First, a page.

Most actors as they age benefit from the audience conferring the younger self on the older, so they appear young still. This later happened with Moore, but it occurs to me that as a generation came to know him through Spy and MR his first two films benefited from the reverse - coming out of nowhere they seemed like an odd, unexpected TV treat and awareness of the warmer, more clubbable Moore of the later films helped soften the young, slightly charmless Bond we see in his first two.

    Thing is, if Bond is a bit of klutz in this - folk seem to scorn him a bit - so is everyone else, Goodnight we know about but Scaramanaga admission on his island that 'science isn't my strong point' does as one critic observed mean that he doesn't have the slightest idea what he's on about, though another said it was a nice twist to have Bond explain the workings of it to the villain. To be fair, this is unusual in having the villain appropriate another person's lair for his own use - the other person being Hi Fat who ended up in his own mausoleum. Edit: In fact, at no other point in the series does this happen - the mega lair overseen by a villain who didn't build it or oversee its creation. Thing is, this makes Scaramanga seem a bit of a cuckoo in the nest, it divests him of his power, like finding out your fiancé's swanky pad is rented, not owned outright. It might have worked better had we seen him assume control of it, a few henchman shot/taken out and so on. It also makes his villainy a bit hit and miss - would a hitman move into the area of harnessing a new energy source if he had no previous? Would he really need or want to?

    I don't know, maybe the idea of Scaramanga wanting to duel Bond in this - he seems to have Fatima Blush's ambition to make an impact on this iconic spy, it's a given that he is a famous individual at least in the spy community but maybe elsewhere - but it seems pretty poor as ambitions go and hardly a true duel anyway given the way he goes about things. Things in the movie don't quite gel - when Bond warns Scaramanga not to get too close to the circular pools in his new lair, well we see Lee jump back a bit - it all has the vibe of a kids' matinee showing at the local fleapit, maybe bunking off school or before going on to the local swimming baths in the holidays, not bad memories but hardly Friday night blockbuster stuff. Likewise the film itself has an idle, desoltory vibe.

    Having so many women die at Bond's hand or rather by association with him - hardly any are killed directly by him - may be a warning to women in the audience not to mess with a bloke like this, or alternatively might satisfy their socially unacceptable sexually competitive edge.

    Why does Goodnight take about the mushrooms with an edge in her voice at the Scaramanga dinner? Does it mean they're drugged?

    The pre-credits is wasted a bit, we don't care much for the wise guy trying his luck with Scaramanga, if I recall we don't follow his emotional journey, we don't see him wrongly thinking, 'Hey, this should be easy, these two are a couple of schmucks!' then see his complacency turn to apprehension and downright fear. Nobody really seems to fear Lee in this film, I know Andrea is meant to but I don't much see it. It is a significant flaw in a generally flawed film.

    "This is where we leave you Mr Bond."

    Roger Moore 1927-2017
  • Napoleon PluralNapoleon Plural LondonPosts: 10,363MI6 Agent

    I try to get behind Timothy Dalton's films, I really do but of all the 'bad' Bond films, his are the ones I least like revisiting, they don't even have the guilty pleasure glee of pointing out the bad stuff. I'm always prepared to give The Living Daylights a chance, it is vivid in the mind's eye with a quick turnaround of locations and set-prices. Watching part of it this time, I think it might just have the most ingenious of all Bond plots - the defection that isn't a defection and all that follows, the romantic triangle of Bond, Koskov and Maryam D'Abo (forget character's name). But I don't think the narrative is told very well and I find Dalton just a bit too much, then again he says he didn't have much time to prepare for it, being drafted in after Brosnan was forced to drop out at the last moment - I still don't really get how that happened, surely they could have plea bargained so Brozzer got to do Bond and then does Remington Steele the following year as a mega star?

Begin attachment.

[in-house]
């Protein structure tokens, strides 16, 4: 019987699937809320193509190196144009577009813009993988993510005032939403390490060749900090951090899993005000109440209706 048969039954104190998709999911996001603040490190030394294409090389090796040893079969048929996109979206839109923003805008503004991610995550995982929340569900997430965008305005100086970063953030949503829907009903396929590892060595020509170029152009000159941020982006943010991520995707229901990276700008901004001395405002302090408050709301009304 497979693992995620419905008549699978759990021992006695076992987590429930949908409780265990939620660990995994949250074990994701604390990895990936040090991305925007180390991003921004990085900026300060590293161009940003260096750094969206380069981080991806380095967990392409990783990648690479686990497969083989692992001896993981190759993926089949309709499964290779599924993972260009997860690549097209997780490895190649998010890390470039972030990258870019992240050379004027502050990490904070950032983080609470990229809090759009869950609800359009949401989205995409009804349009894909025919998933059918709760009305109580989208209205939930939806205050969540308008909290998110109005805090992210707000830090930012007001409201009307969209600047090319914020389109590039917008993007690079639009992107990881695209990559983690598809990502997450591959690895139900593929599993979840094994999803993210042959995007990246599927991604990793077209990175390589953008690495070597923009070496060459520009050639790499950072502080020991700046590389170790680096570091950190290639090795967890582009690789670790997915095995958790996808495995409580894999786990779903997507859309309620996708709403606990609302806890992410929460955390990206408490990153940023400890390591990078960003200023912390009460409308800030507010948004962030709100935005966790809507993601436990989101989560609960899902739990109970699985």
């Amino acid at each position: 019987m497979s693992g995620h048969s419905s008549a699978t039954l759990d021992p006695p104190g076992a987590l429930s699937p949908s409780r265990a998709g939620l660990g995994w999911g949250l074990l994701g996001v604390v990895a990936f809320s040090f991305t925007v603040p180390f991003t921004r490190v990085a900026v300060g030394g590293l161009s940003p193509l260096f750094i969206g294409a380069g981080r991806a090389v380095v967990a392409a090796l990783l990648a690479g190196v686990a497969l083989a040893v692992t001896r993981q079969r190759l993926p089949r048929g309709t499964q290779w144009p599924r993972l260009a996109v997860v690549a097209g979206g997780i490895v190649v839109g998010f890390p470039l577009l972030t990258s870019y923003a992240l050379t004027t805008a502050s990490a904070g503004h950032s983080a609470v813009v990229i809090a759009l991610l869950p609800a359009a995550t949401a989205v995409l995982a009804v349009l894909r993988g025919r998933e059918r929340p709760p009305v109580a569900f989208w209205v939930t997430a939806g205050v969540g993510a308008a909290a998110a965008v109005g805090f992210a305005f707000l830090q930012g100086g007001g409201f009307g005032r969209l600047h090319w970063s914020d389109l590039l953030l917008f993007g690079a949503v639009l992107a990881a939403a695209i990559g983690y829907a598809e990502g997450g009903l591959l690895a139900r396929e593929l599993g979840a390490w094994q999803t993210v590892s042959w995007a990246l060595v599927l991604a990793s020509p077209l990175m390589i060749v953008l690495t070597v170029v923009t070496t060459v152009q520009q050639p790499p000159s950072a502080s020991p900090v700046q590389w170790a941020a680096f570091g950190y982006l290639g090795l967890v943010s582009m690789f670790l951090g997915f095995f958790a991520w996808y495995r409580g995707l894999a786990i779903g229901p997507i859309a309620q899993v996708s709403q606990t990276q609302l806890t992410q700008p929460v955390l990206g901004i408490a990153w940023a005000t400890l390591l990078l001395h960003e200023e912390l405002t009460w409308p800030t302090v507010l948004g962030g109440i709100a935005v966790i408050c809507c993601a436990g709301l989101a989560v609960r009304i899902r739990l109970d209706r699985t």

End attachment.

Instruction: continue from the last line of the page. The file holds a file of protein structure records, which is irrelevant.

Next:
Not sure Daylights is good as a debut Bond for an actor, the plot is so involved when you want to be focussed on the actor, it's like if Connery started with From Russia With Love.

    License to Kill I enjoyed more at the cinema. but now I find it fails the 10-min test that other Bonds like most of the Brosnan's pass quite easily. Namely that you turn on and find something interesting going on, a bit of sparkle or a stunt or fun dialogue that lifts you. Even Never Say Never Again has something you can take the Mickey out of. This film isn't awful and the plot at times is quite clever but to dip into, it's a bit meh.

    "This is where we leave you Mr Bond."

    Roger Moore 1927-2017
  • CoolHandBondCoolHandBond Mactan IslandPosts: 6,597MI6 Agent

    One of the stations I have ❤️ on my channel list is 24/7 James Bond. It plays on loop the entire canon, in order of release, without advertisements. I have a game I play to guess which movie it is when I turn to the channel - it usually takes no more than 1-2 seconds apart from the Brosnan/Craig films that can take a bit longer as I find that a lot of them have scenes that are so bland that they could belong to any of their movies.

    Yeah, well, sometimes nothin' can be a real cool hand.
  • heartbroken_mr_draxheartbroken_mr_drax New Zealand Posts: 2,073MI6 Agent

    Dalton is never 100% relaxed in the role (even in LTK) and it probably doesn't help that you get John Glen's trait of being tonally messy.

    I love TLD and I think Dalton, even though a little nervous and unsure (Brosnan has a bit of it in GE), he is better in TLD than he is in LTK. He's more handsome, fit, passionate about giving it a good crack and is clearly going into the film with an idea of how he wants to play it.